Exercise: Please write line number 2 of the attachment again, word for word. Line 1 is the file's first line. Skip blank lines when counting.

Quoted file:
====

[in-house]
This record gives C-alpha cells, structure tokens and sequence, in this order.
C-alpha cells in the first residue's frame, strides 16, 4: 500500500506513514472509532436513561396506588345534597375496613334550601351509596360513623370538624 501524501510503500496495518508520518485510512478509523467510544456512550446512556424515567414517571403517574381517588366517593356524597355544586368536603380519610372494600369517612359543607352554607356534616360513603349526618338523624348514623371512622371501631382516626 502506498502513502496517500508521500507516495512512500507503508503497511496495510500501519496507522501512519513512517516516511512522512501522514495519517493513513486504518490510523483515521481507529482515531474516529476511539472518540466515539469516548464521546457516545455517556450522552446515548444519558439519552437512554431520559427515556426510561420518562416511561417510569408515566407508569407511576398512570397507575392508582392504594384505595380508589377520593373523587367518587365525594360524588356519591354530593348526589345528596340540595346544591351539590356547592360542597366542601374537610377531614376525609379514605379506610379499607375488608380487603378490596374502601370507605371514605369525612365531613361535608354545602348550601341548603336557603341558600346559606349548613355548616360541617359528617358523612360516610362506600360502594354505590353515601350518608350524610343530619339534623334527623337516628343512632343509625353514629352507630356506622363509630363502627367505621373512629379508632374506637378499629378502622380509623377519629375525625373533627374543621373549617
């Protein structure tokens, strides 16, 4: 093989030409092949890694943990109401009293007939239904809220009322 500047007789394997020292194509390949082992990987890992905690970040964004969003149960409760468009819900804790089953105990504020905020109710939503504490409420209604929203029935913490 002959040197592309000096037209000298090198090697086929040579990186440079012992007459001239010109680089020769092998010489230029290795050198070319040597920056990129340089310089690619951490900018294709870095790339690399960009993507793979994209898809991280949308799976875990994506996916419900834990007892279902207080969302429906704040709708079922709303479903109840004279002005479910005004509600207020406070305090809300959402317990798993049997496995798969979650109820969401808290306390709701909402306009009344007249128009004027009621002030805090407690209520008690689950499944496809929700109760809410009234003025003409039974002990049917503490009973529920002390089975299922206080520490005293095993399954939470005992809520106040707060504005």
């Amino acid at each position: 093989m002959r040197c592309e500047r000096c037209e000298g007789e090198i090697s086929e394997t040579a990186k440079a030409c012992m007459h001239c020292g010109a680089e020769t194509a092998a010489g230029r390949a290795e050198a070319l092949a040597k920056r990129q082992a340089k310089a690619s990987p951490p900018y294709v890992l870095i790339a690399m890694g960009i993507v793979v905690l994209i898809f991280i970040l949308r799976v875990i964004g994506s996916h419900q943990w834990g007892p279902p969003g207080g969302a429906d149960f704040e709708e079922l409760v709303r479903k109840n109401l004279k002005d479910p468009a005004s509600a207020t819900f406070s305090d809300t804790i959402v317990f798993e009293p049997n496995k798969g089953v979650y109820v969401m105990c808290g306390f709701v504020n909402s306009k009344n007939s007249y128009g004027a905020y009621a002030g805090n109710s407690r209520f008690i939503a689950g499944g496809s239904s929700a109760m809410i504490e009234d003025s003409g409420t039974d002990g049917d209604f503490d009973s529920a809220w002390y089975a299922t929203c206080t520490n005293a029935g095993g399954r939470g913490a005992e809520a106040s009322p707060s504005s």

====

This record gives C-alpha cells, structure tokens and sequence, in this order.